The problem is, even if you know when and where somebody was killed, you have no firm way of knowing what else else happened to them, unless somebody else has already researched them. If you’re not a next-of-kin then you cannot access service records, which give by far the most details. Service Records are made available to the next-of-kin under strict data protection rules, assuming that the person may still be alive. At some point in the future one imagines that these will become available to the public, but when that will be, who knows… for the forseable future we will have to do without them.

For the most part, Army war diaries, naval ships logs or air force operations books only record the general outline of what was happening with a unit and rarely mention names, particularly of men. For example, a parachute Battalion at Arnhem contained just over 500 men – which is a lot of blokes. And without knowing which Company a man served in, its difficult to pinpoint his movements very specifically.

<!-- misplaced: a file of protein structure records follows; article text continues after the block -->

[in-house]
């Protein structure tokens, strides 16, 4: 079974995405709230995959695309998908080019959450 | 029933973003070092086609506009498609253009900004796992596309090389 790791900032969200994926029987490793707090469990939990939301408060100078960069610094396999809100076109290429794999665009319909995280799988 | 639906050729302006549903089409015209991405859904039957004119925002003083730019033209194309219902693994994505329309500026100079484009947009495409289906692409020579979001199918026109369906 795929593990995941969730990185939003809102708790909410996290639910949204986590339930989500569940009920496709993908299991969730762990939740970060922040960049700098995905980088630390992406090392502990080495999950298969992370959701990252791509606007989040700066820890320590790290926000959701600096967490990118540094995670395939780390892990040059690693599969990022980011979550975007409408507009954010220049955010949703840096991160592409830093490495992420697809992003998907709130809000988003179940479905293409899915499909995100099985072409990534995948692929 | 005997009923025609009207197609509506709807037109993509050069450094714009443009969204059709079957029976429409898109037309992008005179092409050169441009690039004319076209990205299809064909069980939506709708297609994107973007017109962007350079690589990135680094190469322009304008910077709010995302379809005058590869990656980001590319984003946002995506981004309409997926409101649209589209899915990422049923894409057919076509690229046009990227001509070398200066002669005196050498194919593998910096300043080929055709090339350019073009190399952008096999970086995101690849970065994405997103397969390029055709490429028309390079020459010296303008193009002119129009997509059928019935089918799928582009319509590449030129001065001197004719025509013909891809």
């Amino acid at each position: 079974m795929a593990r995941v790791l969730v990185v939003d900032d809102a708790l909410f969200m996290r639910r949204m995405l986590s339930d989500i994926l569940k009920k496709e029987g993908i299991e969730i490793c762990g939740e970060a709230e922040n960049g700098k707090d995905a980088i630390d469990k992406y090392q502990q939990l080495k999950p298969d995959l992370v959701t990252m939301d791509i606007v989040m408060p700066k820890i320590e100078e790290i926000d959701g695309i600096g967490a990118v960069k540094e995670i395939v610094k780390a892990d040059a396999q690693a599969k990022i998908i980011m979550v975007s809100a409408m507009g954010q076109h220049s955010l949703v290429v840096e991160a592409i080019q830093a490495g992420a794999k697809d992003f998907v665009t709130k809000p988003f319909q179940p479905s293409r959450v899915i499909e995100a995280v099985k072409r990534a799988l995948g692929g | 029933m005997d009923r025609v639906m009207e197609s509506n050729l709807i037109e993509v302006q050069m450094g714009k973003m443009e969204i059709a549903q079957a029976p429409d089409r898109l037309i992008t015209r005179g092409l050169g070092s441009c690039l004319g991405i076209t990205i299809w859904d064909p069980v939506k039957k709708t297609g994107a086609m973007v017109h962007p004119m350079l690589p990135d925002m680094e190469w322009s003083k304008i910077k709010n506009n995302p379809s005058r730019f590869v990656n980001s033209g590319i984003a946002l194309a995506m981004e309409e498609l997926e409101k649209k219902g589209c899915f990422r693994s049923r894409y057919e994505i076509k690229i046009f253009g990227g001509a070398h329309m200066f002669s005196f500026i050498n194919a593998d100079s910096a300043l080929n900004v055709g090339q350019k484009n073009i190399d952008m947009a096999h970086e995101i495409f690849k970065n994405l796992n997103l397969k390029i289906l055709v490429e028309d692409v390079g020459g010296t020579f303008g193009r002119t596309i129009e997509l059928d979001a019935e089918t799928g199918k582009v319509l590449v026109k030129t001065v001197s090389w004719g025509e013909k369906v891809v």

Of course, if you’re researching somebody who fought in a well-known battle, then you will have a lot more to go on – when it came to researching my Grandad at Arnhem, it was a case of working out which of the books weren’t worth reading, as enough books have been written about Arnhem to clear Sherwood Forest. But if your man fought in a line infantry regiment, say in Normandy in July 1944, or Holland in the winter of 1944, you might not find as much printed material.

If a sailor served prior to 1928 – and many of the older, more experienced sailors from Portsmouth had done – then this is the genealogy equivalent of striking oil. Their service records are available from the National Archives online. With a list of ships and dates, you can get a perspective on a man’s career in the Navy. And of course, there are other nuggets of information, such as courses, assesments, and so on.